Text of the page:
Jeffrey LewisImages of US Policy Toward Iraq

Mr. SQ, resident ACW graphic analyst, sends along his comment on US strategy in Iraq.

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Steve Clemons has a posted a copy of the US National Strategy for Victory in Iraq. (more from the NYT and WP)

The document tells you a lot more about the prospects for democratic elections in, say, Ohio than Iraq.

Rather than a “strategy,” the document is better described as the usual collection of talking points, some of which are lies—one example is the claim:

As of November 2005, there were more than 212,000 trained and equipped Iraqi Security Forces, compared with 96,000 in September of last year.

Iraq did not, however, have 96,000 trained and equipped Iraqi Security Forces (like the dapper fellows at right) in September 2004.

Adam Entous with Reuters obtained internal Defense Department documents in September 2004 that revealed only 8,169 had completed the full eight-week academy training. 46,176 of what are publicly called “trained and equipped” forces were listed privately as “untrained.”

Trained, untrained. What are you, a semiologist?

One wonders how many of the “212,000 trained and equipped Iraqi Security Forces” are, well, trained or equipped.

The document itself is an offense to the orderly mind, a mish-mash of arrows, bullet points and checkmarks that often violate the convention against “dividing” points into fewer than two subpoints. I ask you: Do paragraphs hate our freedoms?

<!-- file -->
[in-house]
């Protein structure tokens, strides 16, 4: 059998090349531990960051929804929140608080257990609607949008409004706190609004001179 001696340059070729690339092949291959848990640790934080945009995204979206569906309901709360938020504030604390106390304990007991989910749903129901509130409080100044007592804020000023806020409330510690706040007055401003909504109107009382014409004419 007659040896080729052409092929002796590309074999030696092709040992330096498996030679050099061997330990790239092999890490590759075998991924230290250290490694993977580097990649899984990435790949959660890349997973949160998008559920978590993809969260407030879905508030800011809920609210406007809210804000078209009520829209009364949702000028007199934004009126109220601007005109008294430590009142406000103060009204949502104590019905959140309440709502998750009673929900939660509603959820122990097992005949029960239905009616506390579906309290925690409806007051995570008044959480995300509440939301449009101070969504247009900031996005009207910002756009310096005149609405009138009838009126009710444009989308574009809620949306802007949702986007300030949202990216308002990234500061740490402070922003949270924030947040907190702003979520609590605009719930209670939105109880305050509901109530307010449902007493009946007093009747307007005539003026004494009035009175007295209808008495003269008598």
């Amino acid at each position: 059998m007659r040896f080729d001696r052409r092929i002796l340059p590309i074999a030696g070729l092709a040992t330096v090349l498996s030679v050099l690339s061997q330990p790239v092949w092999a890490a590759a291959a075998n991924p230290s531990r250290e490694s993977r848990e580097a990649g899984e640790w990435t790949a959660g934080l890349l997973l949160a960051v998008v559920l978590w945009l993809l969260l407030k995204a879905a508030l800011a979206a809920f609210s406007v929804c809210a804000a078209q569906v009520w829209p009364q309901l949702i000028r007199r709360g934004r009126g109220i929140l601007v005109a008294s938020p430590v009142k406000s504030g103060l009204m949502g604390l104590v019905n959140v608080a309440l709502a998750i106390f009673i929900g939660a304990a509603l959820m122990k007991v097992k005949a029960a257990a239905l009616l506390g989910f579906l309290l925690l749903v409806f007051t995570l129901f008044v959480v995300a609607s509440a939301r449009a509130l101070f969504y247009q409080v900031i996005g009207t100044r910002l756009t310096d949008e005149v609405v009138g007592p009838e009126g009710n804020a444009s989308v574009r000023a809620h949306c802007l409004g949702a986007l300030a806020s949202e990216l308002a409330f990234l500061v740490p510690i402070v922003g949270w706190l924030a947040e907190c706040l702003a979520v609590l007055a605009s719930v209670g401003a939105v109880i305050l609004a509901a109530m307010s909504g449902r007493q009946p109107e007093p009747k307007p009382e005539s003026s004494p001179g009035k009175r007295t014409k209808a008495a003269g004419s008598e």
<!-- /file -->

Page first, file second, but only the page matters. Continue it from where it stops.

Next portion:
At ACW, we like our flag draped propaganda over the top, with full paragraphs and lots of pretty pictures. So, I though I would share this brochure that a friend of mine picked up at DOD entitled From Dictatorship to Democracy.

Click on the image for a .pdf file, now with both pages.

Comments

  1. BE6-II

    Meanwhile Iran has taken a page from the book of the US and started advertising in newspapers like the New York Times. (http://www.nytimes.com/ads/iran/UnnecessaryCrisisMAIN1.swf) The advertisement links to a press release that reads like the powerpoint handout called strategy for victory in Iraq which details the white house publicity strategy for GOP unity in the coming months.

    The Iranian propaganda writing skills could still use some tweaking though. It doesn’t follow the golden “no more than 7 words and 20 sylables per sentence” rule. Its also has more text and less emotional words than Americans might be used to. All in all its a more wonk friendly read. I guess they just have more facts to misrepresent. At this pace Iran will be a democracy in no time 😉 I am sure Iran has plenty of attractive girls who can be “rescued” from “something they call a hospital” after driving into a ditch… sorry ambush. (http://www.prwatch.org/documents/truth.pdf)

    All in all is looks more sophisticated than the US psy-ops operations in Iraq. (not to be confused with photo-ops units http://www.comedycentral.com/sitewide/media_player/play.jhtml?itemId=35711) Psyops guys aren’t exactly known for their subtlety (http://www.spinwatch.org/modules.php?name=News&file=article&sid=1813), but using translators instead of native speakers and allowing payed for spin articles to be marked as advertisements kind of defeats the point. (Something Eurpean are used to when it comes to US propaganda in their newpapers http://www.esag.info/). Well, there is always the private sector http://www.rollingstone.com/politics/story/_/id/8798997 They know just which journalist to give a story instead of paying pretty much all of them virtually guaranteeing everyone in your target audience already knows you payed for the story.

  2. JTH (History)

    Note image at the top
    Toyota Tundra
    Flip side of Prius

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